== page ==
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Blockchain’s Smart Contracts


Nick Szabo, an expert in encryption and the creator of a Bitcoin precursor "Bit Gold",also suspected of being the mysterious inventor of Bitcoin, wrote for the first time about Smart Contracts in 1994. But it is only recently that the concept is starting to become really popular. What Nick did is that he realized that the blockchain’s decentralized ledger could be used to create smart contracts or digital contracts, where lawyers or notary’s services are no more required. If we’re able to use digitalized coins, then why not digitalized contracts!

What is a Smart contract?
Smart contracts are one of the most promising applications of the Blockchain ecosystem. Unlike a traditional contract whose realization is guaranteed by a legislative framework, the execution of a smart contract is governed by a computer code. A normal contract is converted to blocks of code and automatically triggered when its conditions are met. A smart contract therefore defines the terms of an agreement between several parties and its implementation does not require any trusted third party (legislative framework, notary, etc.).

A Smart Contract example:
You can find below a basic code of a smart contract written on the Ethereum blockchain to ease your understanding of the algorithm.
Source: https://www.ethereum.org/token

contract TokenERC20 {
    // Public variables of the token
    string public name;
    string public symbol;
    uint8 public decimals = 18;
    // 18 decimals is the strongly suggested default, avoid changing it
    uint256 public totalSupply;

    // This creates an array with all balances
    mapping (address => uint256) public balanceOf;
    mapping (address => mapping (address => uint256)) public allowance;

    // This generates a public event on the blockchain that will notify clients
    event Transfer(address indexed from, address indexed to, uint256 value);

    // This notifies clients about the amount burnt
    event Burn(address indexed from, uint256 value);

    /** Initializes contract with initial supply tokens to the creator of the contract */
    function TokenERC20(
        uint256 initialSupply,
        string tokenName,
        string tokenSymbol
    ) public {
        totalSupply = initialSupply * 10 ** uint256(decimals);  // Update total supply with the decimal amount
        balanceOf[msg.sender] = totalSupply;                // Give the creator all initial tokens
        name = tokenName;                                   // Set the name for display purposes
        symbol = tokenSymbol;                               // Set the symbol for display purposes

    /** Internal transfer, only can be called by this contract */
    function _transfer(address _from, address _to, uint _value) internal {
        // Prevent transfer to 0x0 address. Use burn() instead
        require(_to != 0x0);
        // Check if the sender has enough
        require(balanceOf[_from] >= _value);
        // Check for overflows
        require(balanceOf[_to] + _value >= balanceOf[_to]);
        // Save this for an assertion in the future
        uint previousBalances = balanceOf[_from] + balanceOf[_to];
        // Subtract from the sender
        balanceOf[_from] -= _value;
        // Add the same to the recipient
        balanceOf[_to] += _value;
        emit Transfer(_from, _to, _value);
        // Asserts are used to use static analysis to find bugs in your code. They should never fail
        assert(balanceOf[_from] + balanceOf[_to] == previousBalances);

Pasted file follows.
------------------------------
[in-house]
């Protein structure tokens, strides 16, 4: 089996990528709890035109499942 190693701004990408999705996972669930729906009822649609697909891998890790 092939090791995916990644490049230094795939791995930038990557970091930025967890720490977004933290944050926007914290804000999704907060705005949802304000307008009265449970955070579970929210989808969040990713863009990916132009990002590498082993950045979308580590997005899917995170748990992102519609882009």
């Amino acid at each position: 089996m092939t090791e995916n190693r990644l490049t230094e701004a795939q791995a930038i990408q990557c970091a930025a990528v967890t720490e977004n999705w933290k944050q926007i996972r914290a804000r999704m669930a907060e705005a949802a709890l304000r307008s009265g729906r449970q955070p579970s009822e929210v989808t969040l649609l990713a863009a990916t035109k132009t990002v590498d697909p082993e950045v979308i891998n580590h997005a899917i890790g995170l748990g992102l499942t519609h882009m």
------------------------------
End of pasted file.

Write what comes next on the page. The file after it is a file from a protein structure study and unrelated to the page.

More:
/** Transfer tokens */
    function transfer(address _to, uint256 _value) public {
        _transfer(msg.sender, _to, _value);

    /** Set allowance for other address */
    function approve(address _spender, uint256 _value) public
        returns (bool success) {
        allowance[msg.sender][_spender] = _value;
        return true;

    /** Set allowance for other address and notify  */
    function approveAndCall(address _spender, uint256 _value, bytes _extraData)
        returns (bool success) {
        tokenRecipient spender = tokenRecipient(_spender);
        if (approve(_spender, _value)) {
            spender.receiveApproval(msg.sender, _value, this, _extraData);
            return true;

    /** Destroy tokens */
    function burn(uint256 _value) public returns (bool success) {
        require(balanceOf[msg.sender] >= _value);   // Check if the sender has enough
        balanceOf[msg.sender] -= _value;            // Subtract from the sender
        totalSupply -= _value;                      // Updates totalSupply
        emit Burn(msg.sender, _value);
        return true;

Some possible use cases of Smart Contracts:
Smart Contracts have a promising potential deployment in a large number of companies, from financial services to logistics, insurance, IoT... Here is an example:
Insurance: insurance companies will be able to imagine conditional offers. For example, with a Smart Contract, an insurer can offer different policies depending on the location of the vehicle at the time T. Driving on a clear day (data from a third party weather service) on a road in good state (another public source of information) could give rise to a compensation different from that of driving in bad weather on a deteriorated road.

The negative side of a smart contract:
It is impossible to stop a contract once it has been sent to the execution.
This can create severe consequences if programs have been poorly written. There is only one way to fix a smart program that has this kind of problem, and this is the traditional way - the legal voice. Today, there is no better solution. it appears as inevitable that the idea of a decentralized court / judgment / etc platform based on a blockchain could one day be created. (to solve smart contract problems ... or even more)

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